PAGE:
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Posted on August 28, 2019 in Uncategorized
Between smartphones, drones and cameras the size of a grain of salt, technology has created a world in which it is almost impossible to know when someone is recording you. While that sometimes can lead to uncovering real-time crimes, as in the case of the sexual assault streamed on Facebook live that led to an investigation, it can also lead to invasion of privacy issues.
Understanding your rights under Georgia’s video recording law could help you record without getting into trouble, as well as stand up for yourself if someone has unlawfully recorded you.
Like most states, Georgia has passed laws restricting citizens’ rights to spy on, survey and record others. Georgia’s wiretapping, eavesdropping, surveillance and related offenses laws are found mainly in Georgia Codes 16-11-62 and 16-11-66. Section 16-11-62 says it is unlawful to intentionally record people in certain situations without their consent.
It is against the law to invade the privacy of someone else to record that person. Section 16-11-66 of the law says it is also illegal to record a minor under the age of 18 without consent from the child’s parents or with an order from a judge. Georgia takes citizens’ privacy seriously. Breaking Georgia’s recording laws could constitute a felony, punishable with up to five years in prison and/or a fine of up to $10,000.
One-Party Consent Law
The language of Georgia’s wiretapping law explains that it is a one-party consent law when it comes to recording other people’s audio conversations. It is against the law in Georgia to secretly record conversations that happen in private places unless at least one of the parties gives his or her consent. This rule applies to phone and in-person conversations in private locations.
Even if a phone conversation involves multiple parties, the person recording only needs one person’s permission to capture the entire conversation. An exception may exist if the other people on the phone are in different states. In this case, each state may have different rules and require each person’s consent.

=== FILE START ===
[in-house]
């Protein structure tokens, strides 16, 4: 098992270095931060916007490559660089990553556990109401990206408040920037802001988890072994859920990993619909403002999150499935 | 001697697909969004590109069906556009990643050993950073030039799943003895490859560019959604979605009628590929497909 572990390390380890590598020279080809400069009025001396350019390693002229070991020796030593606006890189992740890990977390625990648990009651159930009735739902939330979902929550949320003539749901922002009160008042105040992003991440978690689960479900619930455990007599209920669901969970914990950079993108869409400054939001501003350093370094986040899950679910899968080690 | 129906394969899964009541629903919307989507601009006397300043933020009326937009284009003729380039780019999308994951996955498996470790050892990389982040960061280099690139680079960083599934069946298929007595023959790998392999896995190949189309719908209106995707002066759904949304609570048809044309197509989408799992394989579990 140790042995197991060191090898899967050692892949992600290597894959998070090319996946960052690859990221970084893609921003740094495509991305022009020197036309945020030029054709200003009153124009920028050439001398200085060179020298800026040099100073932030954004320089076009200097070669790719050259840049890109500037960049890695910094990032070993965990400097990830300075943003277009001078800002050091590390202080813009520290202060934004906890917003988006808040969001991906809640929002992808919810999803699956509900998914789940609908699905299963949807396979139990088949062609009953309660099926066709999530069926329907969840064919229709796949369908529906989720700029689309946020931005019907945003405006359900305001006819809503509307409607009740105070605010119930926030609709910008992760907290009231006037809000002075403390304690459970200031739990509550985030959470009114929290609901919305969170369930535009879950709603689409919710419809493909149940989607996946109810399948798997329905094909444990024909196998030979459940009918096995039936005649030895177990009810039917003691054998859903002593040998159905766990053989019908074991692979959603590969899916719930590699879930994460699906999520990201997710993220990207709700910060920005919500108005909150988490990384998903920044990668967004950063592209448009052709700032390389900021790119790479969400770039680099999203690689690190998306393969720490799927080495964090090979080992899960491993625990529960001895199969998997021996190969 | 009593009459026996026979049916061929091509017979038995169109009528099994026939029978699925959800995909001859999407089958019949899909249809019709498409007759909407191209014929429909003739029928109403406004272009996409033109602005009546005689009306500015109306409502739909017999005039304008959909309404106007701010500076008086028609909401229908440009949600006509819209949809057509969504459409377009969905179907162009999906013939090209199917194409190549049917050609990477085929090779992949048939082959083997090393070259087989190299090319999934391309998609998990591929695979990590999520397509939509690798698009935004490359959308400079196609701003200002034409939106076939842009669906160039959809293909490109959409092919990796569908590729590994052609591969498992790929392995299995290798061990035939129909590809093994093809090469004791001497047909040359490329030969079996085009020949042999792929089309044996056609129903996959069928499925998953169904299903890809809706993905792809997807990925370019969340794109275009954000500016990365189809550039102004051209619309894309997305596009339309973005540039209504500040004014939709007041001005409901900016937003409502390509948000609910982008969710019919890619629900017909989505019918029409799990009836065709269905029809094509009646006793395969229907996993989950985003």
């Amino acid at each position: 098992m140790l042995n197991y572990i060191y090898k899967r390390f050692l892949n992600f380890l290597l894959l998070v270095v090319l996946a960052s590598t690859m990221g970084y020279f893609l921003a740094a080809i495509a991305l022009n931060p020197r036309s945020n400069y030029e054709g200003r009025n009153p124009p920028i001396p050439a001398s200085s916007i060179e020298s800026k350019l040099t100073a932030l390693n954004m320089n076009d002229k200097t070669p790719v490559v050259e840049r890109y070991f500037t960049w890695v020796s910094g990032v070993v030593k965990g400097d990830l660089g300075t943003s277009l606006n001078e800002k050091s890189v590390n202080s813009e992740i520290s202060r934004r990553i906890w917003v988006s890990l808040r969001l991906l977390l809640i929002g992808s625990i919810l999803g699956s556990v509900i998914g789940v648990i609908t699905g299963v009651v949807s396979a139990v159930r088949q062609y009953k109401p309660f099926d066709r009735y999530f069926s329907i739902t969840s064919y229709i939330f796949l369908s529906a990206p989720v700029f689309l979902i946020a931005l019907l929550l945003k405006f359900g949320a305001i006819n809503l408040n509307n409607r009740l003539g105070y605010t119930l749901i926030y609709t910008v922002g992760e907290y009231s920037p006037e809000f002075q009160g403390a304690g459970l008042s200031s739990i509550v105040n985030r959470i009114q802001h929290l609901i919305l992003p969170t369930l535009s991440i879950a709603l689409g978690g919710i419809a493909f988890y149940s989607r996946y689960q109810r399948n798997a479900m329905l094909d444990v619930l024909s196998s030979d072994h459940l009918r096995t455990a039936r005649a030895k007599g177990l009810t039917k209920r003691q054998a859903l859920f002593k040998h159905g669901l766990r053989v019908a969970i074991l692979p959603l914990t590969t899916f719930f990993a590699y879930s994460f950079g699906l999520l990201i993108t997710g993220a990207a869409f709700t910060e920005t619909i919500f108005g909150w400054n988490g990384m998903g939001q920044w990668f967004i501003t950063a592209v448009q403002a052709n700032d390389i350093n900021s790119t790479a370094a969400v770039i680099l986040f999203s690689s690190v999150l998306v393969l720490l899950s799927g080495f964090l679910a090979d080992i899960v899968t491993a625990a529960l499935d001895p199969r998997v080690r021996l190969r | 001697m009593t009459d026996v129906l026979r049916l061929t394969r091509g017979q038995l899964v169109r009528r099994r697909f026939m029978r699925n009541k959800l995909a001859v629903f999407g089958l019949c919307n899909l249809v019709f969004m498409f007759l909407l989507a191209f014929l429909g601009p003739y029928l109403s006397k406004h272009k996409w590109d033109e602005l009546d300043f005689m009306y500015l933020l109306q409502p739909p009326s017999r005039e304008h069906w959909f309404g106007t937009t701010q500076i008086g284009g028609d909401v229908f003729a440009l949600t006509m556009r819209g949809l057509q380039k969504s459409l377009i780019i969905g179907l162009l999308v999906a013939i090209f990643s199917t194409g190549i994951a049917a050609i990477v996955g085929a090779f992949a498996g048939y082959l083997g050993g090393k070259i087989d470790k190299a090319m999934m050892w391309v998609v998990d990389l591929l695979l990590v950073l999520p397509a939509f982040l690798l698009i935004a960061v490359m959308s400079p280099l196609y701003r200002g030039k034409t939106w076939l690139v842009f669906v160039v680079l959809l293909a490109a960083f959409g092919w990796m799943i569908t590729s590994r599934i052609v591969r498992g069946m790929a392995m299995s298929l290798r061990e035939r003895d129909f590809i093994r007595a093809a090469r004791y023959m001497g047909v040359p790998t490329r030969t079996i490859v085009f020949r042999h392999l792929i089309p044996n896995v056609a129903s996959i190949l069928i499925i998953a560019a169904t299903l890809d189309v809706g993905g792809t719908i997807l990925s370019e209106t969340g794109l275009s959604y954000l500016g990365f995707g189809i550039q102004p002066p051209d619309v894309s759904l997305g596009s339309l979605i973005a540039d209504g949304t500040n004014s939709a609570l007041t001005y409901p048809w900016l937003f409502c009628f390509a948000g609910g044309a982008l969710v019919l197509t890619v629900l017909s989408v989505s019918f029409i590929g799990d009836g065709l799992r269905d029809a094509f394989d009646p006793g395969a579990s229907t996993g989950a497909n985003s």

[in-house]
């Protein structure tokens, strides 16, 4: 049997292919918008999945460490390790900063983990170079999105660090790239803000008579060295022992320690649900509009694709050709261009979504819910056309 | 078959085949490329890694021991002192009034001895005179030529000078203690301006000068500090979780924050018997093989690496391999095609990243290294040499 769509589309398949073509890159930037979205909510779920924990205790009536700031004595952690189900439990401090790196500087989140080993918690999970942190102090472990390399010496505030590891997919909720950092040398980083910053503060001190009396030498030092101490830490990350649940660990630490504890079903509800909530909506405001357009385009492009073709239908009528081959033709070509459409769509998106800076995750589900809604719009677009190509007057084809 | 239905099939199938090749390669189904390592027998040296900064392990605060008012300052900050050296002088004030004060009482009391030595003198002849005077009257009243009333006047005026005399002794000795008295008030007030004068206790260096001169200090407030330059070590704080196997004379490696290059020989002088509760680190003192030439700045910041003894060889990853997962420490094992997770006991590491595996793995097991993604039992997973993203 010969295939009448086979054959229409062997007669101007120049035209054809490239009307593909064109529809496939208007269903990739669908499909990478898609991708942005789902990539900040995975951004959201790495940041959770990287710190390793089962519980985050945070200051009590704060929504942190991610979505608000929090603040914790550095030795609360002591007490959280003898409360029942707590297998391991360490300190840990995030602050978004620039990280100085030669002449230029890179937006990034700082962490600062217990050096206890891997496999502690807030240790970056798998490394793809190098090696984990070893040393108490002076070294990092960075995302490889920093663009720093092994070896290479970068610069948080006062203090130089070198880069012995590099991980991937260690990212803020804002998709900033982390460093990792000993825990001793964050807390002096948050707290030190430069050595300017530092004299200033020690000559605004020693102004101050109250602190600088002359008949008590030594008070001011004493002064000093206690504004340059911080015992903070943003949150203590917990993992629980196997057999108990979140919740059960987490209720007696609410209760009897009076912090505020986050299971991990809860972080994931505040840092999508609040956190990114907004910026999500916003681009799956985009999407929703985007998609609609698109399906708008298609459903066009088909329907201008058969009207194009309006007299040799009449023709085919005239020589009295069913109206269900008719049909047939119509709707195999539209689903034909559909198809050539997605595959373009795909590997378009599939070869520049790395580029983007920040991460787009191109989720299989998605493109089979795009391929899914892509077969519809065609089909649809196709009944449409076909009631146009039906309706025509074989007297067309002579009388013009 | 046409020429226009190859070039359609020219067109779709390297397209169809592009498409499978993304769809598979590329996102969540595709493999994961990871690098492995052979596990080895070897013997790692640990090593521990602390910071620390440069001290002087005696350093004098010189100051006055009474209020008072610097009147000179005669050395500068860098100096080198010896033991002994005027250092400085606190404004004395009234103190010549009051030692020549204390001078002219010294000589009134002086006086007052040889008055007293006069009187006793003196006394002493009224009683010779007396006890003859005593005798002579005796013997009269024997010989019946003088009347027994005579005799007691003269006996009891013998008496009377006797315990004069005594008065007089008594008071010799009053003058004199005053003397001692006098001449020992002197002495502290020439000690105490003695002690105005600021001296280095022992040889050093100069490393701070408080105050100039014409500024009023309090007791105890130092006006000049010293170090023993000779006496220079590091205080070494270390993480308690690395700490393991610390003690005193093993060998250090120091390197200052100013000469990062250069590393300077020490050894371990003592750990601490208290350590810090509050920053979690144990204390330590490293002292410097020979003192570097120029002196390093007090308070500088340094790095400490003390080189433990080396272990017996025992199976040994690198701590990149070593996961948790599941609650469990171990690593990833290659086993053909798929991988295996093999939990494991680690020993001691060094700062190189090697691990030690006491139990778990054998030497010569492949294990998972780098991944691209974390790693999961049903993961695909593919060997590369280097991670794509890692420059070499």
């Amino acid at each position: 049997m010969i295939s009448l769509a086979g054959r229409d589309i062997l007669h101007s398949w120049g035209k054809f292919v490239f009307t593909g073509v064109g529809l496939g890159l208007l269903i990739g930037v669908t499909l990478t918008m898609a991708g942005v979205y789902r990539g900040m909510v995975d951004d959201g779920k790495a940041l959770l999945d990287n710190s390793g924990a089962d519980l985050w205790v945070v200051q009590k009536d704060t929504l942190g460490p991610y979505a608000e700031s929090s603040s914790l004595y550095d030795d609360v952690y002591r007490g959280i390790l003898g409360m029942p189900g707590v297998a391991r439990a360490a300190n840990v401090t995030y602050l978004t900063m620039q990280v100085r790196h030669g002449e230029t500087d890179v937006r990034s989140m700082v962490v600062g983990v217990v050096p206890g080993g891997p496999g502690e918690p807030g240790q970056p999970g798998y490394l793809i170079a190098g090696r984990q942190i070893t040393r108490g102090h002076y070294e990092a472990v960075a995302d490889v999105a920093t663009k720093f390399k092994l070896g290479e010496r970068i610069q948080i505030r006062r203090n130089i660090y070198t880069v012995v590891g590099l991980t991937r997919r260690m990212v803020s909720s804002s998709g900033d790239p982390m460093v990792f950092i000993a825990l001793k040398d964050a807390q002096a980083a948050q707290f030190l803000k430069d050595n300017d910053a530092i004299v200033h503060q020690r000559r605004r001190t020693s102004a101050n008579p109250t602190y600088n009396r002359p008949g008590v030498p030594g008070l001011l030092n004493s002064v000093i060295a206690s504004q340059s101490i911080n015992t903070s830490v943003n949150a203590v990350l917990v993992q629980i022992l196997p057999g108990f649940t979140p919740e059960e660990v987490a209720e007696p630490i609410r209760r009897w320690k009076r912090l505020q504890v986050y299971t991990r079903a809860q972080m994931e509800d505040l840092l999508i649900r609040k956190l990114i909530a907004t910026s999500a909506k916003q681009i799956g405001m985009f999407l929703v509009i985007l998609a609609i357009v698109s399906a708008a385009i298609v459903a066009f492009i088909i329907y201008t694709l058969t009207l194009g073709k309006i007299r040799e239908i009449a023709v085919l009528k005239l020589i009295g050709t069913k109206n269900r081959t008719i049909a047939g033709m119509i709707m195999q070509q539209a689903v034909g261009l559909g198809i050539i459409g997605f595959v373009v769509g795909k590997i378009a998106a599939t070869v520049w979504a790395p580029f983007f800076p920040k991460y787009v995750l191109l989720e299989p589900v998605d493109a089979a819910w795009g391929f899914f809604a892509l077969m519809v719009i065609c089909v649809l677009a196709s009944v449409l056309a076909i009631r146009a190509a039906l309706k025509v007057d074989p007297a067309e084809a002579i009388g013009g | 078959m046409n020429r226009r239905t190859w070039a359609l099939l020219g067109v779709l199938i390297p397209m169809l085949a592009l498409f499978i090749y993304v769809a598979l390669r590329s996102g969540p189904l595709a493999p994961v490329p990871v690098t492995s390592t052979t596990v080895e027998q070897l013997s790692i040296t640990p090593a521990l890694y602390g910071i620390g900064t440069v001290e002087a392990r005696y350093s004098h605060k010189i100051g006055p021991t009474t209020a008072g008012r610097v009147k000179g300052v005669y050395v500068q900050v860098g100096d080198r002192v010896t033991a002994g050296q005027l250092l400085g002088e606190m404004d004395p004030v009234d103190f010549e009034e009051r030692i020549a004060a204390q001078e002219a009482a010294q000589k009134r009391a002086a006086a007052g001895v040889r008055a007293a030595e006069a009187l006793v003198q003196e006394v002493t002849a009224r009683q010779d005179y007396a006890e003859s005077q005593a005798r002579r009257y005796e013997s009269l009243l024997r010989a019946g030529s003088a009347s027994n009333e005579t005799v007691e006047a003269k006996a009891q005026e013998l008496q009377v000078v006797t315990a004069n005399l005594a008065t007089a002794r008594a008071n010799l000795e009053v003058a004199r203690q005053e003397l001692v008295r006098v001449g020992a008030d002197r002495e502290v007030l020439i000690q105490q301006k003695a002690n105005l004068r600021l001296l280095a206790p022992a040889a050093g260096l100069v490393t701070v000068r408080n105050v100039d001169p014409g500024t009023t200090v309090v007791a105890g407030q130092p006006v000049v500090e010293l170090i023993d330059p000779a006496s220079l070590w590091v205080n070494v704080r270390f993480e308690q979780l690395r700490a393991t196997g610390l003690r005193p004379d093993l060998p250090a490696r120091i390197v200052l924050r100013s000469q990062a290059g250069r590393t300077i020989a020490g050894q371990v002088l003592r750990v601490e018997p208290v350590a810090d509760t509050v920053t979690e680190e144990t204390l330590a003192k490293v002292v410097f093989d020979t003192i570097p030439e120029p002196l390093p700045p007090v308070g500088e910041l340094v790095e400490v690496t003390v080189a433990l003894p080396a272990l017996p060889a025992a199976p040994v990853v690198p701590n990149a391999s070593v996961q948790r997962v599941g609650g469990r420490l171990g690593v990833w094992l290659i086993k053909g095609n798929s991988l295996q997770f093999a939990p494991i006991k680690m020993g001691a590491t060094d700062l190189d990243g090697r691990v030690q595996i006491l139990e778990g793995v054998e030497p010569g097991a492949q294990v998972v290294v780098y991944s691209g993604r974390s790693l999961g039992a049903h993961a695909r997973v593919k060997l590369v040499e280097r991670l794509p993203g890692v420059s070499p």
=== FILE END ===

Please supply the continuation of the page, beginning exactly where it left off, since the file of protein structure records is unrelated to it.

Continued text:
Georgia also has a special law regarding hidden cameras. Ga. Code 16-11-62(2) says it is a crime to use a hidden camera or another device to photograph, observe or record someone else while that person is in a private place away from public view. To lawfully record these activities, a person must gain the consent of all parties in the video or photographs. Violating the hidden camera provision could result in criminal charges and a civil lawsuit from the people in the recording who did not give their consent.
It is not illegal to record public court hearings or meetings, as long as the person does so within the state’s restrictions. To record a trial or court hearing, the person must file a written request with the courtroom’s judge. Many judges only allow one recording device at a time. It is against the law to televise or take photographs of the jury. To record at the Court of Appeals, a person must file a written request at least seven days in advance. Recordings for use on the television or radio must first go through the court for approval.
The Georgia Supreme Court allows recording and broadcasting without approval first as long as the device does not detract from the dignity of the trial. The Supreme Court has the right to restrict or prohibit recording or photographing as it sees fit during a case. Georgia law does not restrict the right to record public meetings.